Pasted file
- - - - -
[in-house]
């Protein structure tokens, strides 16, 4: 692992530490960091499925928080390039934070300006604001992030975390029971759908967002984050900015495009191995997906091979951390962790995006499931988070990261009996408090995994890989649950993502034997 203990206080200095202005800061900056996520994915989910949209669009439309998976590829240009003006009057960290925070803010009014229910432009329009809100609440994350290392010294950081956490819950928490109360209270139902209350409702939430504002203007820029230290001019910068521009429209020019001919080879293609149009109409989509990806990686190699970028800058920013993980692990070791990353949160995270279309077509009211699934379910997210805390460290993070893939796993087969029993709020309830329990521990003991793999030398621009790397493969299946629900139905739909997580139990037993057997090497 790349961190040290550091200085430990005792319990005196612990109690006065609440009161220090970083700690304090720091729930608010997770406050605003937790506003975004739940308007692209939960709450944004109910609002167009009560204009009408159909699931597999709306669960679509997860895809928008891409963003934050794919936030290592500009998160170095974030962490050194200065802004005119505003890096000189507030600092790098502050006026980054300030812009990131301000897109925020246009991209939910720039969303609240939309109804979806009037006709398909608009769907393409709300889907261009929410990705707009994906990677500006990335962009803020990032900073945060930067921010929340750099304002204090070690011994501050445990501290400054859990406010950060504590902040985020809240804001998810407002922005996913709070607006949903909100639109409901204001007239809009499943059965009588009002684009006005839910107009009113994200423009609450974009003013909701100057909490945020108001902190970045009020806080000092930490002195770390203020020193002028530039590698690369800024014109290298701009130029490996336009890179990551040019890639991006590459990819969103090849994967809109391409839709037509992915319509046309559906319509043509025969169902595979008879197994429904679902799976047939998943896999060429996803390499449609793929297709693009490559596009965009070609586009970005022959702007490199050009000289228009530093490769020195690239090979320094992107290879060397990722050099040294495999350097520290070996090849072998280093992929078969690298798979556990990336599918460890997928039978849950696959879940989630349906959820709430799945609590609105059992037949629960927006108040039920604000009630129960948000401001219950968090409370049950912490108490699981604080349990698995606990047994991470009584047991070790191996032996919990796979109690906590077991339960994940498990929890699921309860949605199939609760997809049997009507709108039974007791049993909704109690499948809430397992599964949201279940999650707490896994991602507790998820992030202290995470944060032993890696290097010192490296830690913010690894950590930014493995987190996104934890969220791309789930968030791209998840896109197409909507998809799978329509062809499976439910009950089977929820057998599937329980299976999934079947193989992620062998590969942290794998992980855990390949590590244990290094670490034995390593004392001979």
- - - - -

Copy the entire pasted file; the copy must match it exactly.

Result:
[in-house]
């Protein structure tokens, strides 16, 4: 692992530490960091499925928080390039934070300006604001992030975390029971759908967002984050900015495009191995997906091979951390962790995006499931988070990261009996408090995994890989649950993502034997 203990206080200095202005800061900056996520994915989910949209669009439309998976590829240009003006009057960290925070803010009014229910432009329009809100609440994350290392010294950081956490819950928490109360209270139902209350409702939430504002203007820029230290001019910068521009429209020019001919080879293609149009109409989509990806990686190699970028800058920013993980692990070791990353949160995270279309077509009211699934379910997210805390460290993070893939796993087969029993709020309830329990521990003991793999030398621009790397493969299946629900139905739909997580139990037993057997090497 790349961190040290550091200085430990005792319990005196612990109690006065609440009161220090970083700690304090720091729930608010997770406050605003937790506003975004739940308007692209939960709450944004109910609002167009009560204009009408159909699931597999709306669960679509997860895809928008891409963003934050794919936030290592500009998160170095974030962490050194200065802004005119505003890096000189507030600092790098502050006026980054300030812009990131301000897109925020246009991209939910720039969303609240939309109804979806009037006709398909608009769907393409709300889907261009929410990705707009994906990677500006990335962009803020990032900073945060930067921010929340750099304002204090070690011994501050445990501290400054859990406010950060504590902040985020809240804001998810407002922005996913709070607006949903909100639109409901204001007239809009499943059965009588009002684009006005839910107009009113994200423009609450974009003013909701100057909490945020108001902190970045009020806080000092930490002195770390203020020193002028530039590698690369800024014109290298701009130029490996336009890179990551040019890639991006590459990819969103090849994967809109391409839709037509992915319509046309559906319509043509025969169902595979008879197994429904679902799976047939998943896999060429996803390499449609793929297709693009490559596009965009070609586009970005022959702007490199050009000289228009530093490769020195690239090979320094992107290879060397990722050099040294495999350097520290070996090849072998280093992929078969690298798979556990990336599918460890997928039978849950696959879940989630349906959820709430799945609590609105059992037949629960927006108040039920604000009630129960948000401001219950968090409370049950912490108490699981604080349990698995606990047994991470009584047991070790191996032996919990796979109690906590077991339960994940498990929890699921309860949605199939609760997809049997009507709108039974007791049993909704109690499948809430397992599964949201279940999650707490896994991602507790998820992030202290995470944060032993890696290097010192490296830690913010690894950590930014493995987190996104934890969220791309789930968030791209998840896109197409909507998809799978329509062809499976439910009950089977929820057998599937329980299976999934079947193989992620062998590969942290794998992980855990390949590590244990290094670490034995390593004392001979």